‘Superman & Lois’ Has a Fridging Problem
In theory, Superman & Lois has the perfect premise to elevate its female deuteragonist, Lois Lane (Elizabeth Tulloch). Its depiction of both the personal and superhero lives of Lois and Clark Kent (Tyler Hoechlin) as a married couple provides the opportunity to reinvent the role of Lois. Instead of being Kent’s girlfriend, oblivious to his real identity and constantly in need of saving, she is a permanent and important fixture in his life. She’s his wife and the mother of his children and knows how to navigate the superhero and journalism worlds with ease. The show could easily delve into the important role women play in both the workplace and the home and should highlight how even Superman is better for having a powerful, capable woman in his life.
Unfortunately, in its current third season, Superman & Lois has received some accusations of “fridging” Lois. It’s a very common complaint for Superman stories across comic books and adaptations. Fridging refers to Women in Refrigerators Syndrome and is a tired sexist trope that occurs when female characters are killed, injured, or weakened for no reason other than moving another (usually male) character’s story along. The term was inspired by a Green Lantern comic in which the hero’s girlfriend was murdered and then literally put in a refrigerator, just so we could see Green Lantern’s reaction. Lois has become a woman in a refrigerator far too often, as evidenced by the countless times various versions of her have died across Superman media.
However, based on its premise, we really thought Superman & Lois would avoid this. After all, it’s not like it can kill Lois without killing half the show. Of course, fans did get nervous when season 3 revealed Lois’ diagnosis of inflammatory breast cancer (IBC), but we remained hopeful it would be a powerful and poignant depiction of the strength of cancer patients, survivors, and their families that viewers could relate to and find inspiration in. Unfortunately, as season 3 progresses, the show is using it more as a fridging technique by somehow making Lois’ cancer diagnosis all about Clark.
Is Superman & Lois fridging Lois?
**Spoilers for season 3, episode 8 of Superman & Lois ahead**
Redditor BookBostonGirl highlighted the exact moment that they felt Superman & Lois effectively fridged Lois in season 3, episode 8, “Guess Who’s Coming To Dinner.” It is when Clark, Lois, and the boys come to the odd conclusion to set up what’s essentially a sick bed for Lois in her office due to the progression of her illness. There’s an especially strange scene in which Lois is tucked into the same bed that Clark’s mother died in during Superman & Lois’ very first episode. BookBostonGirl wrote, “The symbolism is clear, Clark needs to be reminded of his mother’s death. The audience needs to be sad on Clark’s behalf.”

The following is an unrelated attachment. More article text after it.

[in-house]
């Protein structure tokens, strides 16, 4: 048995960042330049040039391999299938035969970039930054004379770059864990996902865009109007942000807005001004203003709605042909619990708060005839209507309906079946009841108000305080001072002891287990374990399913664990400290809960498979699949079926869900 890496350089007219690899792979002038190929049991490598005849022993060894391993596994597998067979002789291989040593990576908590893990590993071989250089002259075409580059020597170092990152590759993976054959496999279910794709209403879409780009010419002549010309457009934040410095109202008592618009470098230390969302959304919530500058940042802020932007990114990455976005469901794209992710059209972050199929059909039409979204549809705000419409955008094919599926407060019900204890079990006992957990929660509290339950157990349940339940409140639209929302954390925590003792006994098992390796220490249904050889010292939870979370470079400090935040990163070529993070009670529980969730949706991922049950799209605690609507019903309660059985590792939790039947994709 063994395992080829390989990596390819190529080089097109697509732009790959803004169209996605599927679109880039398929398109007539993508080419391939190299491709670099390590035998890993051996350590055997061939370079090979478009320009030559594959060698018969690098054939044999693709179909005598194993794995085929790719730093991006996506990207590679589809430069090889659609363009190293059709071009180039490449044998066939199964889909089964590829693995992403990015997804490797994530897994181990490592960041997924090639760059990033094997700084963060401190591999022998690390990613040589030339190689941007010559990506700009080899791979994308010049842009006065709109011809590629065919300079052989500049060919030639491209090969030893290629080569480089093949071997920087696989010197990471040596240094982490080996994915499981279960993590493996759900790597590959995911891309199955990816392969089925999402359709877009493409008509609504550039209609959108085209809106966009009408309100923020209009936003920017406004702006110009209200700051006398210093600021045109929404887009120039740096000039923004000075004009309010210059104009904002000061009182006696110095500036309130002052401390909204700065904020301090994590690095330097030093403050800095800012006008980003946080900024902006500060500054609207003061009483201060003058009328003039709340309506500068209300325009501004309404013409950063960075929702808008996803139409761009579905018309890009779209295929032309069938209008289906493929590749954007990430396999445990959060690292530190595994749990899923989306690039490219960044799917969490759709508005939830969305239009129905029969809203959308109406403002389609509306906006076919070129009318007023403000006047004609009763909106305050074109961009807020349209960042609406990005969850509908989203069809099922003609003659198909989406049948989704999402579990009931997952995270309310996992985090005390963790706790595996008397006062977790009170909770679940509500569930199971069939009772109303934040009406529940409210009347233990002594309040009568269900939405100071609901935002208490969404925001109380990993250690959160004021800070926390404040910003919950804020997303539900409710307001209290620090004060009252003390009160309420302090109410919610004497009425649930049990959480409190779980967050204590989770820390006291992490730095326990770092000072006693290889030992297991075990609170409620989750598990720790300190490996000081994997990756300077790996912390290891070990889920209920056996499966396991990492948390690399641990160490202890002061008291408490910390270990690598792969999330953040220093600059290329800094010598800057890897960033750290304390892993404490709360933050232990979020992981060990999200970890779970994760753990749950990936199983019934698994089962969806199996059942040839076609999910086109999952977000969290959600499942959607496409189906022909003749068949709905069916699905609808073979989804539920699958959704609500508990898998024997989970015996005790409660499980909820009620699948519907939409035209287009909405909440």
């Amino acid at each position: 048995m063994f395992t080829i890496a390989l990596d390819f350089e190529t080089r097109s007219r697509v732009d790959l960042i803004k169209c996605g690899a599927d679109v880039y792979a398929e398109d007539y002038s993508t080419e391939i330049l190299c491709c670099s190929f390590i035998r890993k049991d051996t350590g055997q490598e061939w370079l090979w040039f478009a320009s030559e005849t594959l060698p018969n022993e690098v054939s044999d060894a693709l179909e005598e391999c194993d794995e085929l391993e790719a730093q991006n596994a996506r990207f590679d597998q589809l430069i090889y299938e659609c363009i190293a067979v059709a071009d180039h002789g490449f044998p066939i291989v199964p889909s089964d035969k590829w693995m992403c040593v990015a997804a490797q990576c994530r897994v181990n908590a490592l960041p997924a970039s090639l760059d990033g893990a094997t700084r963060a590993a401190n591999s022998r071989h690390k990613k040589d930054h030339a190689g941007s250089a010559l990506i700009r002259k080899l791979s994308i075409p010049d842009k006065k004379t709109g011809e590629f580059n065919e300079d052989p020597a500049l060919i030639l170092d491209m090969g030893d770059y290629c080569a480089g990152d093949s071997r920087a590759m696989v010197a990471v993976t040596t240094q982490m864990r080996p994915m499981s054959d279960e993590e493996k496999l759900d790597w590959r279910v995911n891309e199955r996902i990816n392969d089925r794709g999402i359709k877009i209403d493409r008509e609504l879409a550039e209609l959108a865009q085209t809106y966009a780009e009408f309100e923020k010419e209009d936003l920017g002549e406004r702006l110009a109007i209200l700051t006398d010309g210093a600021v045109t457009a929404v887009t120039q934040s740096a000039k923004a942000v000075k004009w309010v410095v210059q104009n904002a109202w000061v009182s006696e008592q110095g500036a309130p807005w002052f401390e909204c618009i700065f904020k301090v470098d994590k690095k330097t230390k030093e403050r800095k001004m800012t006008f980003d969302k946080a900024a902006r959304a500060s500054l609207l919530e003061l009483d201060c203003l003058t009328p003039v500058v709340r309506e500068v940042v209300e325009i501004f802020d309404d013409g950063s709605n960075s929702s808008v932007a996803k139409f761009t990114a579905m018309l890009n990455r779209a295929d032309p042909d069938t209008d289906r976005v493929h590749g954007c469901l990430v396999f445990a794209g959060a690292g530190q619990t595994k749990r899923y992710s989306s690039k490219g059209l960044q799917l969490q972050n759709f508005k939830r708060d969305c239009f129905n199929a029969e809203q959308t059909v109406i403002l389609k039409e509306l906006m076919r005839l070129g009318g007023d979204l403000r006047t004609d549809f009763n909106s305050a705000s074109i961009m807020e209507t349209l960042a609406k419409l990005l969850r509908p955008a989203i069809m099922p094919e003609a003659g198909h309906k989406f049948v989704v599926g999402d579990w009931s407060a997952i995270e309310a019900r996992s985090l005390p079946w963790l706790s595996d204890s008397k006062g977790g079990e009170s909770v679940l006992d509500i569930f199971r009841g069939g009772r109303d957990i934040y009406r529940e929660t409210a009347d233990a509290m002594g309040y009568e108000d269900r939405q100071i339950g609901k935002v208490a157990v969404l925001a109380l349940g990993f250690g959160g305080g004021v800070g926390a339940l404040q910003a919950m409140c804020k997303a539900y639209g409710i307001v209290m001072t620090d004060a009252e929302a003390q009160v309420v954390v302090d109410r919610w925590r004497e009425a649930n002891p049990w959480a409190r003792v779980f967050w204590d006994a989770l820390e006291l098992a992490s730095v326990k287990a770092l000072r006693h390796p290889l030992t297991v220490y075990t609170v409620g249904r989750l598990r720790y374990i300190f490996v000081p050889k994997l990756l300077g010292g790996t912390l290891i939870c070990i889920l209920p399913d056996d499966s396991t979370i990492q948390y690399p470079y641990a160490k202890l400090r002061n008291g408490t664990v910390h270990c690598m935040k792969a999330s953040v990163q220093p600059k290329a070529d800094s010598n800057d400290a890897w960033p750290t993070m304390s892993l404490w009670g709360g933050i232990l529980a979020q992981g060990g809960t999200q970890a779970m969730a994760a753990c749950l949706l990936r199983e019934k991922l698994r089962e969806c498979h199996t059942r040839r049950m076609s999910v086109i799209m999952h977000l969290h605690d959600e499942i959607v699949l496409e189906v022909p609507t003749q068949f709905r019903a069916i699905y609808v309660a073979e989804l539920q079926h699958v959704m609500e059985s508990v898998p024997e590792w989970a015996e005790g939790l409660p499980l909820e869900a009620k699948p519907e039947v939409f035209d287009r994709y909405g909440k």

Unfortunately, this is just one example of how Lois’ sickness has constantly been used to move Clark’s story along or put him more firmly in the spotlight. We see Clark fearing losing Lois, struggling to not be overprotective of Lois, deciding whether to use Kryptonian technology to help her, and tucking her into a sick bed while being reminded of his mother. Yes, we’re seeing a realistic and moving depiction of what it’s like for someone to grapple with a family member’s illness, but are we seeing the illness from the actual perspective of the patient? Not really. We see a little bit of denial, emotion, and fear from Lois, but then she gets pushed aside so we can see how Clark’s dealing with it all. Even when Lois is throwing up in the bathroom or receiving her chemotherapy treatments, the shot always pans over and lingers on Clark so we can see the look in his eyes and see how he’s dealing with it.